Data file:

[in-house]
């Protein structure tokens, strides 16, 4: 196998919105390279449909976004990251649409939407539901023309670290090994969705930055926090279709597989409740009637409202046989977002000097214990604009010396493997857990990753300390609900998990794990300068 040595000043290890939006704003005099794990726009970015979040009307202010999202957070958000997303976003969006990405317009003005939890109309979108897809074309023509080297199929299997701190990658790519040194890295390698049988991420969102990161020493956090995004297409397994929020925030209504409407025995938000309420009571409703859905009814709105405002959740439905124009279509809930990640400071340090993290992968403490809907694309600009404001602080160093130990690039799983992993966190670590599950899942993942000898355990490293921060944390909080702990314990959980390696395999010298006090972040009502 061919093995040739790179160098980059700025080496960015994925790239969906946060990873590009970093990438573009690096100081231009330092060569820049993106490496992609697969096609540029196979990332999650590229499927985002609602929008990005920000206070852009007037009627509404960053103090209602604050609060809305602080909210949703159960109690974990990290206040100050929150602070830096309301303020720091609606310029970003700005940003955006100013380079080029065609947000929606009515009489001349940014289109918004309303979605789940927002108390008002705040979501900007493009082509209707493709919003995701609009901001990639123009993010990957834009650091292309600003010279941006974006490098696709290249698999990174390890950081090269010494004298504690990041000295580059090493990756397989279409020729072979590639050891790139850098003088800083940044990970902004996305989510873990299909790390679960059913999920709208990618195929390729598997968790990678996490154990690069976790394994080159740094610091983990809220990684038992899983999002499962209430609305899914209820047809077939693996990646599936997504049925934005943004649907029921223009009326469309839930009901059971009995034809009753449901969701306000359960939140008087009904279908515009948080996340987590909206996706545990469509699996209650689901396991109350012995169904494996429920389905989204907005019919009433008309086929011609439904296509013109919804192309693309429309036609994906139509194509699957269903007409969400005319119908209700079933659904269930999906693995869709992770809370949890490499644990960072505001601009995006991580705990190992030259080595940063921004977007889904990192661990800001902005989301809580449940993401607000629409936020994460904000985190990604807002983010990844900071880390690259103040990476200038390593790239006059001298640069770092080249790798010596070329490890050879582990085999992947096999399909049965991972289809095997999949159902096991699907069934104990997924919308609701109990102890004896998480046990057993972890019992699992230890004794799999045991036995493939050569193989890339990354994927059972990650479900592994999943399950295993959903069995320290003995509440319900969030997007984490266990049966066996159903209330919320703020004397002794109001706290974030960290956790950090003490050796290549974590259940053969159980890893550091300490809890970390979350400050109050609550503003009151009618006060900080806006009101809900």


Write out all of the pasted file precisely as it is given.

[in-house]
């Protein structure tokens, strides 16, 4: 196998919105390279449909976004990251649409939407539901023309670290090994969705930055926090279709597989409740009637409202046989977002000097214990604009010396493997857990990753300390609900998990794990300068 040595000043290890939006704003005099794990726009970015979040009307202010999202957070958000997303976003969006990405317009003005939890109309979108897809074309023509080297199929299997701190990658790519040194890295390698049988991420969102990161020493956090995004297409397994929020925030209504409407025995938000309420009571409703859905009814709105405002959740439905124009279509809930990640400071340090993290992968403490809907694309600009404001602080160093130990690039799983992993966190670590599950899942993942000898355990490293921060944390909080702990314990959980390696395999010298006090972040009502 061919093995040739790179160098980059700025080496960015994925790239969906946060990873590009970093990438573009690096100081231009330092060569820049993106490496992609697969096609540029196979990332999650590229499927985002609602929008990005920000206070852009007037009627509404960053103090209602604050609060809305602080909210949703159960109690974990990290206040100050929150602070830096309301303020720091609606310029970003700005940003955006100013380079080029065609947000929606009515009489001349940014289109918004309303979605789940927002108390008002705040979501900007493009082509209707493709919003995701609009901001990639123009993010990957834009650091292309600003010279941006974006490098696709290249698999990174390890950081090269010494004298504690990041000295580059090493990756397989279409020729072979590639050891790139850098003088800083940044990970902004996305989510873990299909790390679960059913999920709208990618195929390729598997968790990678996490154990690069976790394994080159740094610091983990809220990684038992899983999002499962209430609305899914209820047809077939693996990646599936997504049925934005943004649907029921223009009326469309839930009901059971009995034809009753449901969701306000359960939140008087009904279908515009948080996340987590909206996706545990469509699996209650689901396991109350012995169904494996429920389905989204907005019919009433008309086929011609439904296509013109919804192309693309429309036609994906139509194509699957269903007409969400005319119908209700079933659904269930999906693995869709992770809370949890490499644990960072505001601009995006991580705990190992030259080595940063921004977007889904990192661990800001902005989301809580449940993401607000629409936020994460904000985190990604807002983010990844900071880390690259103040990476200038390593790239006059001298640069770092080249790798010596070329490890050879582990085999992947096999399909049965991972289809095997999949159902096991699907069934104990997924919308609701109990102890004896998480046990057993972890019992699992230890004794799999045991036995493939050569193989890339990354994927059972990650479900592994999943399950295993959903069995320290003995509440319900969030997007984490266990049966066996159903209330919320703020004397002794109001706290974030960290956790950090003490050796290549974590259940053969159980890893550091300490809890970390979350400050109050609550503003009151009618006060900080806006009101809900």